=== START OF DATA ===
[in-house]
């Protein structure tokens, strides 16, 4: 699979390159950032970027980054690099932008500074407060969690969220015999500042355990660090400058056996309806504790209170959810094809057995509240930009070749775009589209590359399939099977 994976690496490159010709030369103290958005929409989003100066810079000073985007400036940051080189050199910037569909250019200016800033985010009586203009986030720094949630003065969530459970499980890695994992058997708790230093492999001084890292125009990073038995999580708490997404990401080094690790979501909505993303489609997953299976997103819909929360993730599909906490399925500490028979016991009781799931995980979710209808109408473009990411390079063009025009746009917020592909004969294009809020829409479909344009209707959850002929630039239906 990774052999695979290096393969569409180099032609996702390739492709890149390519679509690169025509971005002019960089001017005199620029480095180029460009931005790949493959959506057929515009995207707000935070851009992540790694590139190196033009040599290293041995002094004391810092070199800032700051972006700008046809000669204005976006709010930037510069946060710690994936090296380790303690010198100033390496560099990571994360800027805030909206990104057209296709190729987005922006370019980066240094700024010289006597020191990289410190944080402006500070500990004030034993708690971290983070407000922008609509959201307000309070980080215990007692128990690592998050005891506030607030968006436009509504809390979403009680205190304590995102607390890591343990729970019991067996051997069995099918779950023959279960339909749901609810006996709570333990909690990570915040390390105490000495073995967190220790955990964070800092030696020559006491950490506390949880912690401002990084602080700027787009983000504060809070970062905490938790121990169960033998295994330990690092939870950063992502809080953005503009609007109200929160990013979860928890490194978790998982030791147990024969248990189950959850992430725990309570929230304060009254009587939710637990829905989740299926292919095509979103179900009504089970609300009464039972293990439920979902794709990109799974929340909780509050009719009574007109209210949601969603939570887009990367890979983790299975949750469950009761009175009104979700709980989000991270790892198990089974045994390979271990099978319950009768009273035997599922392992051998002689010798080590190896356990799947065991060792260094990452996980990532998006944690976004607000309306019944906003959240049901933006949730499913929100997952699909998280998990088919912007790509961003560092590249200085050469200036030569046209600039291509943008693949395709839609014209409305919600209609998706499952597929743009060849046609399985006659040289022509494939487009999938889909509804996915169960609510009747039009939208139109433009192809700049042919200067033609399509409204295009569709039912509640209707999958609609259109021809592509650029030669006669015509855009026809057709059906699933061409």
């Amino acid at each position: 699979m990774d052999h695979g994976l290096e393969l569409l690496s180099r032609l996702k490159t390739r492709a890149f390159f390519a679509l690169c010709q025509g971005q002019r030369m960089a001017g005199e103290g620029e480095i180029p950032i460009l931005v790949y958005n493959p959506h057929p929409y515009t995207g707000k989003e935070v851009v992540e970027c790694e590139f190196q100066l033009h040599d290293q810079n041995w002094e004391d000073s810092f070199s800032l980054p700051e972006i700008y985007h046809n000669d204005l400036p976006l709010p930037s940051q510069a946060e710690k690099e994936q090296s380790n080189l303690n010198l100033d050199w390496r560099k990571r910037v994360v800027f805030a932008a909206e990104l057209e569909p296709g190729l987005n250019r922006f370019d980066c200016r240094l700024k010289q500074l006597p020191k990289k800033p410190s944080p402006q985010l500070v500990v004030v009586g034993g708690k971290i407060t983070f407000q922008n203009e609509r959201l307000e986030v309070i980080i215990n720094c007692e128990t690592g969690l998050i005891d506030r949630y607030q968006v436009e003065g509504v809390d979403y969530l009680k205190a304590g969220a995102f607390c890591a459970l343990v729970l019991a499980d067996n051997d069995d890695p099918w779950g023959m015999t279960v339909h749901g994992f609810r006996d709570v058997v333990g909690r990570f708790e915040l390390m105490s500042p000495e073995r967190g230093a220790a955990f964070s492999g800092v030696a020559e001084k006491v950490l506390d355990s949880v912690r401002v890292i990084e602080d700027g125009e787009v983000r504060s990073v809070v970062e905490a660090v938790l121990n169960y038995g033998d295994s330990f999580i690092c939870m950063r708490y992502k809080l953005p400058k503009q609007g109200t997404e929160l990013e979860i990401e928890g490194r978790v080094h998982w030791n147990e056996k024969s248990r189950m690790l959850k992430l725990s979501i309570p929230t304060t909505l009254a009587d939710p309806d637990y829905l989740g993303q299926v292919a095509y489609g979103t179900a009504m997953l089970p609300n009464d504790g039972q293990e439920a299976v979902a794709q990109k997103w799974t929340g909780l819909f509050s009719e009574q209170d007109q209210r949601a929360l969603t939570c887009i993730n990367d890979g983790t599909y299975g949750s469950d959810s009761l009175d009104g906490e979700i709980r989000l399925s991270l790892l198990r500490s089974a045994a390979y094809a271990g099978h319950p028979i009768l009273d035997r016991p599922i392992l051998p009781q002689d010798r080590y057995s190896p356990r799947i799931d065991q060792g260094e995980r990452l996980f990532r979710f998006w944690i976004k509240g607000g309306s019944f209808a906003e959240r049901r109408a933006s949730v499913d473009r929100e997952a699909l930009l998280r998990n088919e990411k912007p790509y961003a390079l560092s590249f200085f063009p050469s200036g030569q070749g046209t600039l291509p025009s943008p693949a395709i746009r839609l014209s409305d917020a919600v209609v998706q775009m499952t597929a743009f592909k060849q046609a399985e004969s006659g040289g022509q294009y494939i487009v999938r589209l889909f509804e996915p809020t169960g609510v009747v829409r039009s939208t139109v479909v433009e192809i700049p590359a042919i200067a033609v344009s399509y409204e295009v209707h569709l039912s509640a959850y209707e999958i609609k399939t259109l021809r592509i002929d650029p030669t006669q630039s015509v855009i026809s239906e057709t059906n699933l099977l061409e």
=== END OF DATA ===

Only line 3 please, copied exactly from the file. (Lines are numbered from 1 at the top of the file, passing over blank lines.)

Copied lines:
């Amino acid at each position: 699979m990774d052999h695979g994976l290096e393969l569409l690496s180099r032609l996702k490159t390739r492709a890149f390159f390519a679509l690169c010709q025509g971005q002019r030369m960089a001017g005199e103290g620029e480095i180029p950032i460009l931005v790949y958005n493959p959506h057929p929409y515009t995207g707000k989003e935070v851009v992540e970027c790694e590139f190196q100066l033009h040599d290293q810079n041995w002094e004391d000073s810092f070199s800032l980054p700051e972006i700008y985007h046809n000669d204005l400036p976006l709010p930037s940051q510069a946060e710690k690099e994936q090296s380790n080189l303690n010198l100033d050199w390496r560099k990571r910037v994360v800027f805030a932008a909206e990104l057209e569909p296709g190729l987005n250019r922006f370019d980066c200016r240094l700024k010289q500074l006597p020191k990289k800033p410190s944080p402006q985010l500070v500990v004030v009586g034993g708690k971290i407060t983070f407000q922008n203009e609509r959201l307000e986030v309070i980080i215990n720094c007692e128990t690592g969690l998050i005891d506030r949630y607030q968006v436009e003065g509504v809390d979403y969530l009680k205190a304590g969220a995102f607390c890591a459970l343990v729970l019991a499980d067996n051997d069995d890695p099918w779950g023959m015999t279960v339909h749901g994992f609810r006996d709570v058997v333990g909690r990570f708790e915040l390390m105490s500042p000495e073995r967190g230093a220790a955990f964070s492999g800092v030696a020559e001084k006491v950490l506390d355990s949880v912690r401002v890292i990084e602080d700027g125009e787009v983000r504060s990073v809070v970062e905490a660090v938790l121990n169960y038995g033998d295994s330990f999580i690092c939870m950063r708490y992502k809080l953005p400058k503009q609007g109200t997404e929160l990013e979860i990401e928890g490194r978790v080094h998982w030791n147990e056996k024969s248990r189950m690790l959850k992430l725990s979501i309570p929230t304060t909505l009254a009587d939710p309806d637990y829905l989740g993303q299926v292919a095509y489609g979103t179900a009504m997953l089970p609300n009464d504790g039972q293990e439920a299976v979902a794709q990109k997103w799974t929340g909780l819909f509050s009719e009574q209170d007109q209210r949601a929360l969603t939570c887009i993730n990367d890979g983790t599909y299975g949750s469950d959810s009761l009175d009104g906490e979700i709980r989000l399925s991270l790892l198990r500490s089974a045994a390979y094809a271990g099978h319950p028979i009768l009273d035997r016991p599922i392992l051998p009781q002689d010798r080590y057995s190896p356990r799947i799931d065991q060792g260094e995980r990452l996980f990532r979710f998006w944690i976004k509240g607000g309306s019944f209808a906003e959240r049901r109408a933006s949730v499913d473009r929100e997952a699909l930009l998280r998990n088919e990411k912007p790509y961003a390079l560092s590249f200085f063009p050469s200036g030569q070749g046209t600039l291509p025009s943008p693949a395709i746009r839609l014209s409305d917020a919600v209609v998706q775009m499952t597929a743009f592909k060849q046609a399985e004969s006659g040289g022509q294009y494939i487009v999938r589209l889909f509804e996915p809020t169960g609510v009747v829409r039009s939208t139109v479909v433009e192809i700049p590359a042919i200067a033609v344009s399509y409204e295009v209707h569709l039912s509640a959850y209707e999958i609609k399939t259109l021809r592509i002929d650029p030669t006669q630039s015509v855009i026809s239906e057709t059906n699933l099977l061409e």